2015 4x4 Challenge: Ram Rebel Vs. Toyota Tundra TRD Pro


As new-truck buyers continue to be drawn to the half-ton pickup truck segment, there can be no doubt that truckmakers will offer more specialized versions for them to choose from. Ram is probably the best at this right now, offering 11 trim levels of the 1500, each with its own distinct personality. One of our favorite personalities, no matter which brand, is the off-road package — as long as it's supported with the proper mechanicals.

A few years ago we compared several of the best 4x4 packages on the market against one another in our Ultimate 4x4 Shootout, pitting the Ford SVT Raptor against the Ram Power Wagon, the Toyota Tacoma TRD Baja and the Nissan Frontier PRO-4X. The results of that contest weren't close, with the Raptor walking away from the others. For our 2015 4x4 Challenge, we've taken a different approach.

Things have changed since our 2012 test: Ford's Raptor has taken a year off and will return with an all-aluminum 2017 version next year; the Power Wagon has upgraded to a 6.4-liter Hemi V-8 with multiple new trim levels; and Toyota has created an all-new, more aggressive TRD Pro trim level for its Tundra, Tacoma and 4Runner. In addition, Ram has added a rugged and athletic Rebel that not only sports a new grille and tailgate treatment, it also includes quite a few other high-adventure-oriented features.

Given that the new Raptor is still a ways off and that the Power Wagon is a heavy-duty pickup, we took the two newest 4x4 half-ton entries — the Ram Rebel and the Toyota Tundra TRD Pro — and matched them in a head-to-head competition focused on their off-road prowess. The truth is, although they might look like they're taking different strategies, these two trucks have quite a bit in common. Both trucks weigh within 40 pounds of each other, both have upgraded suspensions, aluminum wheels and aggressive tires, sporty interiors, dual exhausts, part-time 4x4 systems (with the exact same 2.64:1 low-range ratio) and powerful V-8 engines.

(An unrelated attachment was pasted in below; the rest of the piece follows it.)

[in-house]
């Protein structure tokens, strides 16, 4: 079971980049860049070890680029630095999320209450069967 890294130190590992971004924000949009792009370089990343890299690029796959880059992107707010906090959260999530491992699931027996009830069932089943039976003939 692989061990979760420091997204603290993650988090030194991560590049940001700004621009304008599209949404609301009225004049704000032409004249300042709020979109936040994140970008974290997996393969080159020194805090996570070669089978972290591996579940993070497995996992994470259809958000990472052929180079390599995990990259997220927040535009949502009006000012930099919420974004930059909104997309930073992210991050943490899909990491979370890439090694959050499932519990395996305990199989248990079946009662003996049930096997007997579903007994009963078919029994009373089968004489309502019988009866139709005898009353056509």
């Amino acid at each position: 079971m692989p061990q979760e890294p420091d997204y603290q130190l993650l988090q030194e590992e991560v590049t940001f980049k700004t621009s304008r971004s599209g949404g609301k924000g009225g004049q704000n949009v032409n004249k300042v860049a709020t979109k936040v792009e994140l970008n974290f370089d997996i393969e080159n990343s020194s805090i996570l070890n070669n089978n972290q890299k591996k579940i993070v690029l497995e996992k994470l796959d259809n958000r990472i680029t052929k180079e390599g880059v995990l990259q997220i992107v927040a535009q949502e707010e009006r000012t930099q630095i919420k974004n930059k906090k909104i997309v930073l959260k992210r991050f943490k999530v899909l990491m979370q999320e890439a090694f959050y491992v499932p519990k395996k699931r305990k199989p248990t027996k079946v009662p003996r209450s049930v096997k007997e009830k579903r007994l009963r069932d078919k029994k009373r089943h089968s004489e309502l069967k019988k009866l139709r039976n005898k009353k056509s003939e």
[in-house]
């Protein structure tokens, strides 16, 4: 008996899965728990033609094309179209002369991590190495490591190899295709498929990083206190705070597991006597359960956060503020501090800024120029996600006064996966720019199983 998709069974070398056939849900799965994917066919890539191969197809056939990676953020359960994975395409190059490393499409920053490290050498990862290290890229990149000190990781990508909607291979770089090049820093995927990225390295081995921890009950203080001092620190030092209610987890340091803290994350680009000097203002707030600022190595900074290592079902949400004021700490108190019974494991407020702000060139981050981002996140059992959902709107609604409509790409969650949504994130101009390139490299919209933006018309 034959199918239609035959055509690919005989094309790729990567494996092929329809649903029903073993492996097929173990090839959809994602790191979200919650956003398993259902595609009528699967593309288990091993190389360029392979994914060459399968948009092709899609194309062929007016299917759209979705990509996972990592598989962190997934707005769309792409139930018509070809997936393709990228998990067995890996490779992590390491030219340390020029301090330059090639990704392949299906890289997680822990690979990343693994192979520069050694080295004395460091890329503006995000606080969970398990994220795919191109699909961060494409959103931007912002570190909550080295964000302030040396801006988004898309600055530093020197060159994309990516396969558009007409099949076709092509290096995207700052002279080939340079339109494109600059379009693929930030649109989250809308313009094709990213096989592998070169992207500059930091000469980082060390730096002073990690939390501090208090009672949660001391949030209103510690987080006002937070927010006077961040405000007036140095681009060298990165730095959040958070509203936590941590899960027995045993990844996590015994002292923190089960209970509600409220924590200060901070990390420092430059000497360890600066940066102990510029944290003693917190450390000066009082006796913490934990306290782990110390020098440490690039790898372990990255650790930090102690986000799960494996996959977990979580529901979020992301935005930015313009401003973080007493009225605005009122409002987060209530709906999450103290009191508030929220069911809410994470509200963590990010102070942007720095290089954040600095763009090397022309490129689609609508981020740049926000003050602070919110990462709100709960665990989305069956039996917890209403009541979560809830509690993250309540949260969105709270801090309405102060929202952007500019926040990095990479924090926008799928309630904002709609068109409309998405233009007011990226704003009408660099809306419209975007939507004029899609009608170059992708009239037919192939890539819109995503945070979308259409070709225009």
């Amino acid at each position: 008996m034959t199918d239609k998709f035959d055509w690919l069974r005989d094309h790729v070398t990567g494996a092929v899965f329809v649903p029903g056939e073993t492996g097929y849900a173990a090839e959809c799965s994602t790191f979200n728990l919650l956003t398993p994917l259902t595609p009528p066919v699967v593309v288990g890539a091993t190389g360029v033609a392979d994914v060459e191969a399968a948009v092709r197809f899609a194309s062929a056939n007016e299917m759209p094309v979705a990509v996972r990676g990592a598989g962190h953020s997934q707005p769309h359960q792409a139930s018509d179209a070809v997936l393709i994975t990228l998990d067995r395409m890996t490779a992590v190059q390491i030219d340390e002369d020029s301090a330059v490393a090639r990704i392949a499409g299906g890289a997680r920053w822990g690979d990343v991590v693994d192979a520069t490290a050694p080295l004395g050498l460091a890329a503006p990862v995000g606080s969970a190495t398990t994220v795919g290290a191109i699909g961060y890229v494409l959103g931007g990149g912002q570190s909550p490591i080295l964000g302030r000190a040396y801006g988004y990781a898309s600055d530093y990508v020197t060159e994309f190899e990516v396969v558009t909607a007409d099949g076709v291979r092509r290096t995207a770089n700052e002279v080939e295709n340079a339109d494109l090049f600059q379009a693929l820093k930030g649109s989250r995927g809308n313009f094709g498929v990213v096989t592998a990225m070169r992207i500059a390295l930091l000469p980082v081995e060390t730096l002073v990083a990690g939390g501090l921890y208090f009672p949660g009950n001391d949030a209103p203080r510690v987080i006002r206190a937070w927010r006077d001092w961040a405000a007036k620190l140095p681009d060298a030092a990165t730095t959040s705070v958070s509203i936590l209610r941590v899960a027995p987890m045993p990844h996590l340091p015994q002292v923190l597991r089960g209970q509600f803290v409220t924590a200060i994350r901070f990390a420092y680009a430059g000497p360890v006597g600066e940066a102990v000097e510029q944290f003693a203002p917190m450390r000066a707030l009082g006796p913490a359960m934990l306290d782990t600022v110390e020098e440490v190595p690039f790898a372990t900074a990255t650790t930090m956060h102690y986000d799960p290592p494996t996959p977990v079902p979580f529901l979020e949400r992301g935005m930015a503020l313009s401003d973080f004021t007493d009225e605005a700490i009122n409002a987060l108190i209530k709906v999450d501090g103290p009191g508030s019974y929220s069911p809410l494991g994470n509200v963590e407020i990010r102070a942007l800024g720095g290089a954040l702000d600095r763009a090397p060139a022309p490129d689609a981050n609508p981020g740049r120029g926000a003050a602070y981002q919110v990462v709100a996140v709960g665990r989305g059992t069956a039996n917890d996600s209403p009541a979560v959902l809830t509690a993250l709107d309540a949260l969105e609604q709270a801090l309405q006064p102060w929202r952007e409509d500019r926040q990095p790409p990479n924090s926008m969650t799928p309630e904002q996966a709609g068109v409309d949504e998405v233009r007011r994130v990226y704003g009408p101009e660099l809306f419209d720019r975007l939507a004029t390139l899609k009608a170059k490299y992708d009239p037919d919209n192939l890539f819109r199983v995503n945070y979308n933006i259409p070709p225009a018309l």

Here's what our challengers have:


2015 Ram 1500 Rebel 4x4


The 2015 Ram Rebel 1500 (only offered in crew-cab short-bed configurations) had a base price of $45,915 (price includes a destination fee). However, our Flame Red 4x4 test truck came with a 5.7-liter Hemi V-8 (a $1,150 upgrade from the base 3.6-liter V-6 only available on 4x2 models) rated at 395 horsepower and 410 pounds-feet of torque; it had the standard four-corner adjustable air suspension. Additionally, the Rebel was fitted with 3.92:1 axle gears, an eight-speed automatic transmission ($500), unique interior and exterior grille work, badges and materials, dual exhausts and 33-inch E-rated (stronger) tires. Our truck also came with these options: the RamBox ($1,295); the upgraded Uconnect multimedia system with a large screen and navigation ($1,005); a backup camera with the Park Assist Group ($595); the Luxury Group ($560) that includes heated and lighted side mirrors, auto dimming, vanity mirrors and an overhead console with a programmable garage door opener; a spray-in bedliner ($475); an integrated trailer brake controller ($230); a rear limited-slip differential ($325); the Rebel instrument cluster ($175); extra skid plating ($150); and a 32-gallon fuel tank ($75). All totaled, our test Ram listed for $52,450 and has an EPA-rated city/highway/combined fuel economy of 15/21/17 mpg.


For a larger version of the 2015 Ram 1500 Rebel Monroney, click on the picture above.


2015 Toyota Tundra TRD Pro 4x4